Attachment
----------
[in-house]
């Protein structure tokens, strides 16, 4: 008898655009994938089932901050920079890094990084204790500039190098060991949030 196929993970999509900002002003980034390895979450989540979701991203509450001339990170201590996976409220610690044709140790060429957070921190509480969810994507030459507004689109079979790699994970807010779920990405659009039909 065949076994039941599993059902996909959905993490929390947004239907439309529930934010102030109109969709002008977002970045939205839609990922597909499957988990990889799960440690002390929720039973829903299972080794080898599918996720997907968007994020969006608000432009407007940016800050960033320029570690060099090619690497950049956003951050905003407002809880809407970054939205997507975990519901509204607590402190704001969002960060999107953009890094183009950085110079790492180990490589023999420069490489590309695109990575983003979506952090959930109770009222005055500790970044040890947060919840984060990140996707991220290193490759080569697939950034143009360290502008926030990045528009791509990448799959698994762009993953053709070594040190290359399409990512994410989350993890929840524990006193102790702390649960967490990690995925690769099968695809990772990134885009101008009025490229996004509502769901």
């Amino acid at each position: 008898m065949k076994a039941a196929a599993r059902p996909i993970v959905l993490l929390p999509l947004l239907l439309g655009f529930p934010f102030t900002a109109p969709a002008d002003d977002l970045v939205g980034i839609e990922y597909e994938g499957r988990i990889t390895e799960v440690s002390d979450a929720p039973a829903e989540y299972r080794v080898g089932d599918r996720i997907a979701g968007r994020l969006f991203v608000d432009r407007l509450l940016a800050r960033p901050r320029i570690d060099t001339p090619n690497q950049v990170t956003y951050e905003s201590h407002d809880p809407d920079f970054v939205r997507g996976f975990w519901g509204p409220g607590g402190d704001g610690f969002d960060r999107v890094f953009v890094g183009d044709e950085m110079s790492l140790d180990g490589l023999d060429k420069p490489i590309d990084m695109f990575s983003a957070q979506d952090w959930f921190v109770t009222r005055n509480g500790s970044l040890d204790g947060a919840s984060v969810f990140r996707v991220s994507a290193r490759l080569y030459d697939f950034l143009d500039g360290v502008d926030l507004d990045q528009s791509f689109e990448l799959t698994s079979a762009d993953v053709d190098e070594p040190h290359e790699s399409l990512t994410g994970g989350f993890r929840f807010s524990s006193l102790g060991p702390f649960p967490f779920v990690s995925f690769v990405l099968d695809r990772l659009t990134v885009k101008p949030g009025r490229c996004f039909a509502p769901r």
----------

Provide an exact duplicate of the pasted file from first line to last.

[in-house]
């Protein structure tokens, strides 16, 4: 008898655009994938089932901050920079890094990084204790500039190098060991949030 196929993970999509900002002003980034390895979450989540979701991203509450001339990170201590996976409220610690044709140790060429957070921190509480969810994507030459507004689109079979790699994970807010779920990405659009039909 065949076994039941599993059902996909959905993490929390947004239907439309529930934010102030109109969709002008977002970045939205839609990922597909499957988990990889799960440690002390929720039973829903299972080794080898599918996720997907968007994020969006608000432009407007940016800050960033320029570690060099090619690497950049956003951050905003407002809880809407970054939205997507975990519901509204607590402190704001969002960060999107953009890094183009950085110079790492180990490589023999420069490489590309695109990575983003979506952090959930109770009222005055500790970044040890947060919840984060990140996707991220290193490759080569697939950034143009360290502008926030990045528009791509990448799959698994762009993953053709070594040190290359399409990512994410989350993890929840524990006193102790702390649960967490990690995925690769099968695809990772990134885009101008009025490229996004509502769901």
């Amino acid at each position: 008898m065949k076994a039941a196929a599993r059902p996909i993970v959905l993490l929390p999509l947004l239907l439309g655009f529930p934010f102030t900002a109109p969709a002008d002003d977002l970045v939205g980034i839609e990922y597909e994938g499957r988990i990889t390895e799960v440690s002390d979450a929720p039973a829903e989540y299972r080794v080898g089932d599918r996720i997907a979701g968007r994020l969006f991203v608000d432009r407007l509450l940016a800050r960033p901050r320029i570690d060099t001339p090619n690497q950049v990170t956003y951050e905003s201590h407002d809880p809407d920079f970054v939205r997507g996976f975990w519901g509204p409220g607590g402190d704001g610690f969002d960060r999107v890094f953009v890094g183009d044709e950085m110079s790492l140790d180990g490589l023999d060429k420069p490489i590309d990084m695109f990575s983003a957070q979506d952090w959930f921190v109770t009222r005055n509480g500790s970044l040890d204790g947060a919840s984060v969810f990140r996707v991220s994507a290193r490759l080569y030459d697939f950034l143009d500039g360290v502008d926030l507004d990045q528009s791509f689109e990448l799959t698994s079979a762009d993953v053709d190098e070594p040190h290359e790699s399409l990512t994410g994970g989350f993890r929840f807010s524990s006193l102790g060991p702390f649960p967490f779920v990690s995925f690769v990405l099968d695809r990772l659009t990134v885009k101008p949030g009025r490229c996004f039909a509502p769901r």